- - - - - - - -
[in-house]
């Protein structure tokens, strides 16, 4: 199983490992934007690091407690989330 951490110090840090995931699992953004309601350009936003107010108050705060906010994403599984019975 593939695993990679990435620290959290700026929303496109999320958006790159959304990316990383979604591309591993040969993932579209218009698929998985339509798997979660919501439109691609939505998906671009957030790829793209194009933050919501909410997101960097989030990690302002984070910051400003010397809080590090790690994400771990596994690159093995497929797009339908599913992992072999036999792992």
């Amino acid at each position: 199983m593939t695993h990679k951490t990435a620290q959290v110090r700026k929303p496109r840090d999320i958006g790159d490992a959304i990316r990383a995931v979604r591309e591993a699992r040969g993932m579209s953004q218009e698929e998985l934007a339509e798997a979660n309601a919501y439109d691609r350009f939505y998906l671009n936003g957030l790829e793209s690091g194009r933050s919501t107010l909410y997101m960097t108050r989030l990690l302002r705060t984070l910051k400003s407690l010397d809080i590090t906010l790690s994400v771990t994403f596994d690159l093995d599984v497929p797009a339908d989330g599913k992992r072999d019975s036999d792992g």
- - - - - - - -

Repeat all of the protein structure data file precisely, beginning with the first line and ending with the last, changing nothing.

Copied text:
[in-house]
């Protein structure tokens, strides 16, 4: 199983490992934007690091407690989330 951490110090840090995931699992953004309601350009936003107010108050705060906010994403599984019975 593939695993990679990435620290959290700026929303496109999320958006790159959304990316990383979604591309591993040969993932579209218009698929998985339509798997979660919501439109691609939505998906671009957030790829793209194009933050919501909410997101960097989030990690302002984070910051400003010397809080590090790690994400771990596994690159093995497929797009339908599913992992072999036999792992």
């Amino acid at each position: 199983m593939t695993h990679k951490t990435a620290q959290v110090r700026k929303p496109r840090d999320i958006g790159d490992a959304i990316r990383a995931v979604r591309e591993a699992r040969g993932m579209s953004q218009e698929e998985l934007a339509e798997a979660n309601a919501y439109d691609r350009f939505y998906l671009n936003g957030l790829e793209s690091g194009r933050s919501t107010l909410y997101m960097t108050r989030l990690l302002r705060t984070l910051k400003s407690l010397d809080i590090t906010l790690s994400v771990t994403f596994d690159l093995d599984v497929p797009a339908d989330g599913k992992r072999d019975s036999d792992g």